I and over 20 others closed their downtown businesses citing Fieldhouse related problems as a primary reason. As a matter of fact, the IRS code provides tax relief to businesses if there is a catastrophic occurrence, such as a flood, earthquake, or Katrina like hurricane. In my filling for that relief, I extensively detailed those problems and the lack of any net positive economic benefit, and conclusively proved the many negatives in a report so thorough and complete the attorneys said it was the best documented case they had ever seen and later the hearing officer did not even question if the relief should be granted. It was just a matter of â??how muchâ??. In the proverbial â??Miracle on 34th Streetâ?? tradition, an official agency of the US Government pronounced that the Capitol Improvement Board and its facilities had the same catastrophic economic affect on downtown Indy as a hurricane did to New Orleans. It took three years, but I got the refund checks just last month.

      Now donâ??t get me wrong, I do understand there is a big bonus to a city through any teamâ??s publicity value (at least when the team members are not pulling guns or throwing punches) but the public cost of that publicity is very, very, high. It is great to have the teamâ??s name on TV and T-shirts. A population, or at least its sports fans, can all come together and cheer, feel warm and cozy and sing kumbaya. All a public subsidy really does is free up cash for a teamâ??s owner and whichever franchise has the most free cash can afford the highest priced players. Thatâ??s it. It has been proven time and time again by every single truly independent study ever done.

      So if the publicity is really worth the price tag, pay it. If itâ??s not worth it, donâ??t. But to say that the public cost is really an â??investmentâ?? that pays for itself due to some big economic benefit is a big lie.

      You can fool some of the press all the time, and you can fool all the public some of the time, but you canâ??t fool all the Hoosierâ??s all the time, can you? I hope not, because if ever there was a big lie, this is it. Donâ??t get fooled again.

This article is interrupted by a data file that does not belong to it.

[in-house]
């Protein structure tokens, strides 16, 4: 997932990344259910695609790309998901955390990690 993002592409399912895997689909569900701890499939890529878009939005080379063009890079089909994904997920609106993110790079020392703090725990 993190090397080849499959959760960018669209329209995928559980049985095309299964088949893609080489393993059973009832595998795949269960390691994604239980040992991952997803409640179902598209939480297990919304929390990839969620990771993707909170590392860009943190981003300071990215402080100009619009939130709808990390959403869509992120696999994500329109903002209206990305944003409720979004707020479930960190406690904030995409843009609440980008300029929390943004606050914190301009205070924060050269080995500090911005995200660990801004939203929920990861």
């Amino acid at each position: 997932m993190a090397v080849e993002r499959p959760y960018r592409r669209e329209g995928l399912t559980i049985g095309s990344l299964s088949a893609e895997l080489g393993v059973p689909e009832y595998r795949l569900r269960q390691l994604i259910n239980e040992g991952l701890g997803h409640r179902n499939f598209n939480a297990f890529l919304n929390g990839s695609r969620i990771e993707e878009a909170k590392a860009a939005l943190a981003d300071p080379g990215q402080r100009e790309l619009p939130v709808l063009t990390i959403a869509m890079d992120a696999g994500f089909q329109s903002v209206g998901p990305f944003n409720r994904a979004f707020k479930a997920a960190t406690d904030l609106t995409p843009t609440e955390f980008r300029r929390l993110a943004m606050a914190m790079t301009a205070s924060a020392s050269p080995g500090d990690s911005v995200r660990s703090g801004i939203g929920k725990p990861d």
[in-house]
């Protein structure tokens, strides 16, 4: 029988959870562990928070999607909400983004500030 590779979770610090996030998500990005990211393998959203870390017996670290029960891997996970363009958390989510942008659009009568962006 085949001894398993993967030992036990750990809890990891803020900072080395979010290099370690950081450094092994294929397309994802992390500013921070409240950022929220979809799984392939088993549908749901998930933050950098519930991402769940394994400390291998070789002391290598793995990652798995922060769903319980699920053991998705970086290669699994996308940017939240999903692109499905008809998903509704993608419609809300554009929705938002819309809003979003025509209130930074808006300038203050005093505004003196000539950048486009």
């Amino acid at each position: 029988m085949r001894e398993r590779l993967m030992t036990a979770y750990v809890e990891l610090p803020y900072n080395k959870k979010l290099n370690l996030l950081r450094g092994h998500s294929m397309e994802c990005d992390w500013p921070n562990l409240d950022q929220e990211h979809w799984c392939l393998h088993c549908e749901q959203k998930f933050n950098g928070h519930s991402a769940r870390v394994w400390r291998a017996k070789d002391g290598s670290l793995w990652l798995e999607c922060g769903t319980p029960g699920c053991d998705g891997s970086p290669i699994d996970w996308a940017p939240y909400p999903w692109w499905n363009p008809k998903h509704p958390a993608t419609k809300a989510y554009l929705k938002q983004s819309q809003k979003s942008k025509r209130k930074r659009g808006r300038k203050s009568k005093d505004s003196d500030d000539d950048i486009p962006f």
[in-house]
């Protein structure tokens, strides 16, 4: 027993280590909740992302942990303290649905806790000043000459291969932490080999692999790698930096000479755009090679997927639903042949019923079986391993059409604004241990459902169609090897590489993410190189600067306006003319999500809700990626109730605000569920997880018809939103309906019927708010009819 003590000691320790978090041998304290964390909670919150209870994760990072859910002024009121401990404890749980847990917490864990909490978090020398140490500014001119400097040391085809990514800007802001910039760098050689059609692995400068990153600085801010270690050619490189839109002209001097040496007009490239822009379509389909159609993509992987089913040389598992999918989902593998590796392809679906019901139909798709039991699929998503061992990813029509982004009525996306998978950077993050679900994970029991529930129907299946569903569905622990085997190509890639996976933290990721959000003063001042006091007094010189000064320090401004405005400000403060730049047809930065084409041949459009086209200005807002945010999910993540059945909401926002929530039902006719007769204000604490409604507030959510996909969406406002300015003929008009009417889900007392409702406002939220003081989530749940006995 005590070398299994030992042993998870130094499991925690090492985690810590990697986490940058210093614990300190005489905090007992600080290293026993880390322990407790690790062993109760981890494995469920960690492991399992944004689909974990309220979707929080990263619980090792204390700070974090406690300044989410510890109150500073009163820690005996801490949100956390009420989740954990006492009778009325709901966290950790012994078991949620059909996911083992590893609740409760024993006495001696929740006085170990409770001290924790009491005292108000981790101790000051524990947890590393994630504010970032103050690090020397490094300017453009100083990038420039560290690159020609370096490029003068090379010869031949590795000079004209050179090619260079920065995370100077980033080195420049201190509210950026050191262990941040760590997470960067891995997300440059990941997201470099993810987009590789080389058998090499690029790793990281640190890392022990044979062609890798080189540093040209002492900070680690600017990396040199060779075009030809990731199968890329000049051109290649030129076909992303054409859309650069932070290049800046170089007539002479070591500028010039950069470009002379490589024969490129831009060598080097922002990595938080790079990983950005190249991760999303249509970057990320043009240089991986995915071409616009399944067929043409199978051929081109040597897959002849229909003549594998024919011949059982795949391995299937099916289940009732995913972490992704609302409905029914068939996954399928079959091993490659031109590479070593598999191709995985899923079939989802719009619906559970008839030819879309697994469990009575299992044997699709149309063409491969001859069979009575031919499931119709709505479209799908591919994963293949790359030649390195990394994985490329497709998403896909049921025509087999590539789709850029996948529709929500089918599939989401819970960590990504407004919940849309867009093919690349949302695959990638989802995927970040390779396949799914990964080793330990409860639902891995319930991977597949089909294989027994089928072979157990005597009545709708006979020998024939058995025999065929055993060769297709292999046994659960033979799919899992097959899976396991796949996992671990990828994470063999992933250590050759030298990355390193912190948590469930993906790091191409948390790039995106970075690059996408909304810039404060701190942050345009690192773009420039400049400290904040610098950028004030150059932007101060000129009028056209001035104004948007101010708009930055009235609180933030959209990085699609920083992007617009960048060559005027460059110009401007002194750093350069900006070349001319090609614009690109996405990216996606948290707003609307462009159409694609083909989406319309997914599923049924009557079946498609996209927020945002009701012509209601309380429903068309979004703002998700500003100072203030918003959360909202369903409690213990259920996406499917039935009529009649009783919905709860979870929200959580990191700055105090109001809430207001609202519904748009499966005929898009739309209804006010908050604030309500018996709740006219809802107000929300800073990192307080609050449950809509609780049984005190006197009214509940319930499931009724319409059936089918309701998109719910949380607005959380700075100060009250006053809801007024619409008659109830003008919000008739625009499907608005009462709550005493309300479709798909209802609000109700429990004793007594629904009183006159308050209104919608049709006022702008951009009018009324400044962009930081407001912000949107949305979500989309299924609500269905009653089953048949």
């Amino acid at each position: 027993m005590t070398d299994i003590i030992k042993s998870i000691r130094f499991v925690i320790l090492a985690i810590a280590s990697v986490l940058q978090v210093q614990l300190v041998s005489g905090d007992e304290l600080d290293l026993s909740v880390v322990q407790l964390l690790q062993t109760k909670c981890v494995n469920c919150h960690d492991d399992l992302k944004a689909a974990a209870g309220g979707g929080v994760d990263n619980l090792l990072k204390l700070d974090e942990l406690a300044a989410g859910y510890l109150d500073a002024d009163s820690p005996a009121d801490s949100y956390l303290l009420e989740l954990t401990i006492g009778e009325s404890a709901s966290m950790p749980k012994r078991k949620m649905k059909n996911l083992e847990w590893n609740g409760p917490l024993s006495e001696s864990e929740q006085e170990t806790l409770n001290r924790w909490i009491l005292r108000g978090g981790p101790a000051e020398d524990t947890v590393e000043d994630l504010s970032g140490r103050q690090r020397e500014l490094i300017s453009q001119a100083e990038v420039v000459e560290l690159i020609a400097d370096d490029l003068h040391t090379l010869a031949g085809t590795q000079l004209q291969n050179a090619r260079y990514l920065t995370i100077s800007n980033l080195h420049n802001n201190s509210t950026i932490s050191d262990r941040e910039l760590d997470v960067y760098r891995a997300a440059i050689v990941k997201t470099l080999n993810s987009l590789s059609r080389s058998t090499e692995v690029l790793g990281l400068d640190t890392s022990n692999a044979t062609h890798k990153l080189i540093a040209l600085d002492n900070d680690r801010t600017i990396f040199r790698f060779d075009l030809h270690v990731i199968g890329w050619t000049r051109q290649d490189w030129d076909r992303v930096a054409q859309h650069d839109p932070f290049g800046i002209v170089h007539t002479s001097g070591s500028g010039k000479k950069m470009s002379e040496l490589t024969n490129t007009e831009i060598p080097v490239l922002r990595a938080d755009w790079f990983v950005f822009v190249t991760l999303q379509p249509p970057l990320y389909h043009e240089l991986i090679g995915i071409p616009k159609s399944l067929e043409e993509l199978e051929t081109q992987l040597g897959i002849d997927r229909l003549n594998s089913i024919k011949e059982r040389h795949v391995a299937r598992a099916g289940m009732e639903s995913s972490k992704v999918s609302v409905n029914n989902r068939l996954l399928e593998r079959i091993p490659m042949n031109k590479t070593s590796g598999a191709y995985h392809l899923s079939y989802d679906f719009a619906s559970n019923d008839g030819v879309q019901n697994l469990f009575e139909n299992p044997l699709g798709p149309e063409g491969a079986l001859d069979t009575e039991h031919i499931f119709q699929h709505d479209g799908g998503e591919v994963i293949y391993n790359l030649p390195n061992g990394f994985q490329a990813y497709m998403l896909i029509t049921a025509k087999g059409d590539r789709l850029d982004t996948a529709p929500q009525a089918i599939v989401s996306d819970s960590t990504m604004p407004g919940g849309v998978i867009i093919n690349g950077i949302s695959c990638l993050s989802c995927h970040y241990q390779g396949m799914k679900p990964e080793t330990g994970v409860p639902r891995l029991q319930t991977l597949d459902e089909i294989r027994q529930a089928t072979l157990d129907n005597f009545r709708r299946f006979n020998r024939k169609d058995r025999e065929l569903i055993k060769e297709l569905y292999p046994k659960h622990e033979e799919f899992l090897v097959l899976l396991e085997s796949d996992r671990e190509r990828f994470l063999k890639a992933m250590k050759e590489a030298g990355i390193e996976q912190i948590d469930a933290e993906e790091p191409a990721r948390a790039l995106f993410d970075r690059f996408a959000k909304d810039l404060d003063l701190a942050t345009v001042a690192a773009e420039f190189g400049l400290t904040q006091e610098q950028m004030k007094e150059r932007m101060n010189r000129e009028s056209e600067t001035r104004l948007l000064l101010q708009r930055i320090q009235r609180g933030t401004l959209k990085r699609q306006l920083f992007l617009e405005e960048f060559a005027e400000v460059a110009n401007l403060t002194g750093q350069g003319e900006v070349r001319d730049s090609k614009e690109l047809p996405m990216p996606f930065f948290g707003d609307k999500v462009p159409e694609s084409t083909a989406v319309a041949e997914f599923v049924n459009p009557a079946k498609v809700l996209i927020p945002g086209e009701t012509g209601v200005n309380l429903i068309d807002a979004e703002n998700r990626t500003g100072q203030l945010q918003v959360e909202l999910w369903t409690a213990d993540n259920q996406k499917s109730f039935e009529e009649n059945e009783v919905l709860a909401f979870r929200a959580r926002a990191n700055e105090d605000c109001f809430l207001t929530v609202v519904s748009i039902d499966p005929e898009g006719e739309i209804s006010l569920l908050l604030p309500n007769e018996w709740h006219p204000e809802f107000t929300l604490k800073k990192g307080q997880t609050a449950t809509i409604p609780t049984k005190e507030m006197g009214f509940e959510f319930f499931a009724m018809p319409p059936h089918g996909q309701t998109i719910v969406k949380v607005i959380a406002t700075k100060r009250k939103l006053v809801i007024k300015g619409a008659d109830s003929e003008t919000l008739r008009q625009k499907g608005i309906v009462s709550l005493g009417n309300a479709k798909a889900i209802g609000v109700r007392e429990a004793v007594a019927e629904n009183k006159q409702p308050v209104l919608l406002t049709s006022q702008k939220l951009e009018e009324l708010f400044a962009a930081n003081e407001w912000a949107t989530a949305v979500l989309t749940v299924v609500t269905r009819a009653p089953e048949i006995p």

Ted Bulthaup
      Former owner, Hollywood Bar & Filmworks
      Former President, Downtown Restaurant Association
    • Pacers
      Ted,

      Excellent piece that tells the truth for a change. And, in the good 'ol boy/girl equation, Ms. Kennedy is taking another shot at Mayor. We the people are like lambs going to slaughter because of all the greed. Same as in Washington only on a smaller scale. We can't trust elected officials to do the right thing for citizens/taxpayers. Doesn't matter whether they are red or blue.

      Truly sad situaion turning into taxpayer chaos.

      I was a huge fan of Hollywood Bar. Hope you're still doing well in Chicago and wish you were still here!

    • Ridiculous
      So, is it a coincidence when I go downtown to dinner on a Sunday of a Colts game, everything is packed and on non-game day Sunday's there is no wait? I go downtown all the time and the difference when either the Colts or Pacers are playing would be noticeable to Helen Keller. I don't need a study to tell me what I see.

      And to the people saying that money is spent elsewhere, I agree if you are including money spent at the grocery store, liquor store or dvd rentals in the suburbs. All that is far less than normally spent going to a game.
    • Studies on bad sports economics
      During discussions, also found this on line about another independent study

      The Pacers, Colts and the Impact of Professional Sports on Local Economies
      Study by Illinois University and University of Maryland
      Do the professional sports have a great impact on a local economy? The vast majority of the academic research on the subject says "no." Let's examine a couple of them.